Tuesday, October 30, 2012
Even a Deferred Adjudication is a Conviction for Immigration Purposes
But, what appears to be a good deal for criminal purposes could land a non-citizen defendant into hot water for immigration purposes. This is because of the broad definition of "conviction" under U.S. immigration law. A conviction includes not only a formal adjudication of guilt, but also any admission of guilt or of facts sufficient to find guilt, so long as some form of punishment is given.
In most deferred adjudication programs, the defendant has to admit guilt, or the judge has to find that the prosecutor has alleged sufficient facts to find guilt. The result is usually some form of a suspended sentence, or some form of probation. But, this is enough under immigration law to be considered a conviction.
This means that upon acceptance of a deferred adjudication program, immigration authorities can commence removal proceedings.
The defendant in this article from the Oregonian found that out the hard way. According to the Oregonian, he worked as a cashier and would give his family unauthorized discounts or ring up false returns. The result was a felony conviction which could be reduced to a misdemeanor. However, because there is a felony conviction, which was likely considered an aggravated felony for involving a crime of theft for which a sentence of one year or more was imposed, it triggered ICE to commence deportation proceedings.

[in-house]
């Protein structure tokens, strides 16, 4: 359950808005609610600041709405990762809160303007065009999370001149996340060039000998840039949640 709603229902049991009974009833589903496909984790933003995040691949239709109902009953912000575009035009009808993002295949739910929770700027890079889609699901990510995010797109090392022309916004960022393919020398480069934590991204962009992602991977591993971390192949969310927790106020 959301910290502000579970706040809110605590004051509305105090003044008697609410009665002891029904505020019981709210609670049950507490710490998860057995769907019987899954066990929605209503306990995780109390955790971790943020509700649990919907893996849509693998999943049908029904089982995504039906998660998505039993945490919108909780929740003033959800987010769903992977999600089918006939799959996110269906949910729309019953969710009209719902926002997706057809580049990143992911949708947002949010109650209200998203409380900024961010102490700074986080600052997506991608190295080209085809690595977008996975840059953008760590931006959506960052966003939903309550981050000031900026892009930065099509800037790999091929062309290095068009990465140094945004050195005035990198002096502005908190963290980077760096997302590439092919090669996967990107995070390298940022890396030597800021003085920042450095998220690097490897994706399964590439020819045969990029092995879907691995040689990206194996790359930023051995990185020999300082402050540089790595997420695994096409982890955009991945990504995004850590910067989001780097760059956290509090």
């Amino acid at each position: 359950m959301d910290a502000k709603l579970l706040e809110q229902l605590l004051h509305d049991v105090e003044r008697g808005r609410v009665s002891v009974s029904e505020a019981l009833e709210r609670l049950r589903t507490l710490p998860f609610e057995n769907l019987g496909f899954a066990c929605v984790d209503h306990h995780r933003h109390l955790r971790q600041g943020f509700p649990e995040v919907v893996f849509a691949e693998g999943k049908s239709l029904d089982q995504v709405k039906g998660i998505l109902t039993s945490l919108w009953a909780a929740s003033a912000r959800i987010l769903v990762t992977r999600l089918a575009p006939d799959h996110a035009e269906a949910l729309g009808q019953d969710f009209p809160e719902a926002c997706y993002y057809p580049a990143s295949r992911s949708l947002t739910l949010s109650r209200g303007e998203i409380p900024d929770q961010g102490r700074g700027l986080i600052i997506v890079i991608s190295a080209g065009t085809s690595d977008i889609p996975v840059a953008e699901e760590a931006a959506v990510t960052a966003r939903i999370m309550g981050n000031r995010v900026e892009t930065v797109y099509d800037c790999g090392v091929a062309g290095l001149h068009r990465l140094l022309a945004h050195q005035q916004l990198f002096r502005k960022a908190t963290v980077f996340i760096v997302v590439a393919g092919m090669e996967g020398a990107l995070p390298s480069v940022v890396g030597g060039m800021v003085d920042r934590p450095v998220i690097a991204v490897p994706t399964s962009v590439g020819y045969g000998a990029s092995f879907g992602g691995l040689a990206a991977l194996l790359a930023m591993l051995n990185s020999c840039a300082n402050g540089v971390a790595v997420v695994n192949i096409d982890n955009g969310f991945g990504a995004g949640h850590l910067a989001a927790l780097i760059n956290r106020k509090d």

Given the broad definition of "conviction" under U.S. immigration law, it is advisable that a non-citizen defendant facing criminal proceeding receive accurate immigration advice. In that way, an informed decision on whether to accept a plea bargain, accept deferred adjudication or push for a trial, can be made.
By: William J. Kovatch, Jr.